Health

Insurers and brokers create new advocacy group aimed at spurring use of HRAs

A group of insurers and brokers has created a new advocacy group aimed at preserving health reimbursement arrangements that could be targeted by the Biden administration.

The new HRA Council, launched Friday, will serve as a nonpartisan advocacy group aimed at raising awareness about individual and small employer HRAs, which allow employers to subsidize their workers’ health coverage. The new group comes as the Biden administration has withdrawn certain regulations for HRAs.

“As a health insurer, we are seeing more and more interest from employers in offering HRAs to their employees,” Cathy Mahaffey, CEO of member-owned insurer Common Ground Healthcare Cooperative, said in a statement.

The cooperative is a member of the HRA Council alongside insurers Centene Corporation, Oscar Health, Blue Cross Blue Shield of Minnesota and OneBridge Benefits.

The creation of the advocacy group comes amid a different regulatory environment for HRAs following the inauguration of President Joe Biden.

The administration appeared to withdraw a final rule that regulated several aspects of HRAs, including creating new safe harbors for individual coverage HRAs to ensure protection from anti-kickback prosecution.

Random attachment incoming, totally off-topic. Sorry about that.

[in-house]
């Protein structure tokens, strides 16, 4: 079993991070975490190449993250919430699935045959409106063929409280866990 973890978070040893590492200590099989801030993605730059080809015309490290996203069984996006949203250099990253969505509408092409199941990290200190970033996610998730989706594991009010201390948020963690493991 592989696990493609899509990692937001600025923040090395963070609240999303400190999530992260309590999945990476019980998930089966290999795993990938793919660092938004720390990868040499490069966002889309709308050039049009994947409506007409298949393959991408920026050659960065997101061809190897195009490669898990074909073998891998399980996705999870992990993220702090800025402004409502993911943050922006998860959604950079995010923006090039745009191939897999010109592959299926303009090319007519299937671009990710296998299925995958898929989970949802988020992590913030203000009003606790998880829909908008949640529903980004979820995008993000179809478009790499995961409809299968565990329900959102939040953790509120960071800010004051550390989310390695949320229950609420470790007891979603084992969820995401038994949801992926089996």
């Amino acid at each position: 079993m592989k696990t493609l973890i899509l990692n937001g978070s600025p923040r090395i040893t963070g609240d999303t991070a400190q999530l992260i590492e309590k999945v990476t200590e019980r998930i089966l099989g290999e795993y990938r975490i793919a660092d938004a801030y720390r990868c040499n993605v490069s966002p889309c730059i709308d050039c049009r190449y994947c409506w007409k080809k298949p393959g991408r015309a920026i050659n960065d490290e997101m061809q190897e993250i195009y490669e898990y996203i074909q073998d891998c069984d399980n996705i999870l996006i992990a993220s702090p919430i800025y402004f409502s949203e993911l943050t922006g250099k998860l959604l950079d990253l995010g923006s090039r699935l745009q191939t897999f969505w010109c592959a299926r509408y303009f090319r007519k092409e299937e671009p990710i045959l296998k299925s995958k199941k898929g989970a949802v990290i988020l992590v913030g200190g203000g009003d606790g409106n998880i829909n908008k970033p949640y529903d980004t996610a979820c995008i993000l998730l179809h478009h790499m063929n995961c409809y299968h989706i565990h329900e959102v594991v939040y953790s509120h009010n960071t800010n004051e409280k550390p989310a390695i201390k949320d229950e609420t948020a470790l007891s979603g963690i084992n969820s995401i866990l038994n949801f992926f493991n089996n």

The withdrawal was part of a regulatory freeze that the Biden administration instituted short after the president’s inauguration to review rules that were approved at the tail end of the Trump era.

But the Biden administration did address key regulations for individual coverage HRAs, arrangements created under the Trump administration that allow employers to subsidize Affordable Care Act coverage.

The Centers for Medicare & Medicaid Services addressed how insurers can present individual coverage HRAs offered on and off the insurance exchanges in the notice of benefit payment parameters for the 2022 coverage year.

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